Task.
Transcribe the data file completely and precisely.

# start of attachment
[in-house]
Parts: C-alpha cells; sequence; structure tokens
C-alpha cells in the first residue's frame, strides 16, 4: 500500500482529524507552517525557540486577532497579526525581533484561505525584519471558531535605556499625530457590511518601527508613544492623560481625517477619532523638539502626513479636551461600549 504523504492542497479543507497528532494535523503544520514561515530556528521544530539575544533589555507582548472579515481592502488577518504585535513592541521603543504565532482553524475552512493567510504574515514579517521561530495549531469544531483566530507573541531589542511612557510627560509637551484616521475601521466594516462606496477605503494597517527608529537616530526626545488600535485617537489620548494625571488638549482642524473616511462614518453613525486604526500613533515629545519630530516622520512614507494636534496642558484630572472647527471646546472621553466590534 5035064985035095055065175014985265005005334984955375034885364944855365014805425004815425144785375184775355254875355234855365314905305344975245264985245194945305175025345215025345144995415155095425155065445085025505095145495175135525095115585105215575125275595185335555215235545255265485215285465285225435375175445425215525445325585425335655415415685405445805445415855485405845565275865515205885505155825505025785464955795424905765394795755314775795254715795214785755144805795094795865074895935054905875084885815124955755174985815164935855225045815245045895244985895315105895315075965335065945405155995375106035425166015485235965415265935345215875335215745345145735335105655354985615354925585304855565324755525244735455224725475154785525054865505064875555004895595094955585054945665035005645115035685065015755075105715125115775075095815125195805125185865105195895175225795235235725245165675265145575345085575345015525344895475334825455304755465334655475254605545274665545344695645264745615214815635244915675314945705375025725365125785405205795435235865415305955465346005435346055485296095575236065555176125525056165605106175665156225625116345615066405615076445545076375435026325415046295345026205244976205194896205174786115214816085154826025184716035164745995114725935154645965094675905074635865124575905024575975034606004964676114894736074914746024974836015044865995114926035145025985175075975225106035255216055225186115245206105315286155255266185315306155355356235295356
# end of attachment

[in-house]
Parts: C-alpha cells; sequence; structure tokens
C-alpha cells in the first residue's frame, strides 16, 4: 500500500482529524507552517525557540486577532497579526525581533484561505525584519471558531535605556499625530457590511518601527508613544492623560481625517477619532523638539502626513479636551461600549 504523504492542497479543507497528532494535523503544520514561515530556528521544530539575544533589555507582548472579515481592502488577518504585535513592541521603543504565532482553524475552512493567510504574515514579517521561530495549531469544531483566530507573541531589542511612557510627560509637551484616521475601521466594516462606496477605503494597517527608529537616530526626545488600535485617537489620548494625571488638549482642524473616511462614518453613525486604526500613533515629545519630530516622520512614507494636534496642558484630572472647527471646546472621553466590534 5035064985035095055065175014985265005005334984955375034885364944855365014805425004815425144785375184775355254875355234855365314905305344975245264985245194945305175025345215025345144995415155095425155065445085025505095145495175135525095115585105215575125275595185335555215235545255265485215285465285225435375175445425215525445325585425335655415415685405445805445415855485405845565275865515205885505155825505025785464955795424905765394795755314775795254715795214785755144805795094795865074895935054905875084885815124955755174985815164935855225045815245045895244985895315105895315075965335065945405155995375106035425166015485235965415265935345215875335215745345145735335105655354985615354925585304855565324755525244735455224725475154785525054865505064875555004895595094955585054945665035005645115035685065015755075105715125115775075095815125195805125185865105195895175225795235235725245165675265145575345085575345015525344895475334825455304755465334655475254605545274665545344695645264745615214815635244915675314945705375025725365125785405205795435235865415305955465346005435346055485296095575236065555176125525056165605106175665156225625116345615066405615076445545076375435026325415046295345026205244976205194896205174786115214816085154826025184716035164745995114725935154645965094675905074635865124575905024575975034606004964676114894736074914746024974836015044865995114926035145025985175075975225106035255216055225186115245206105315286155255266185315306155355356235295356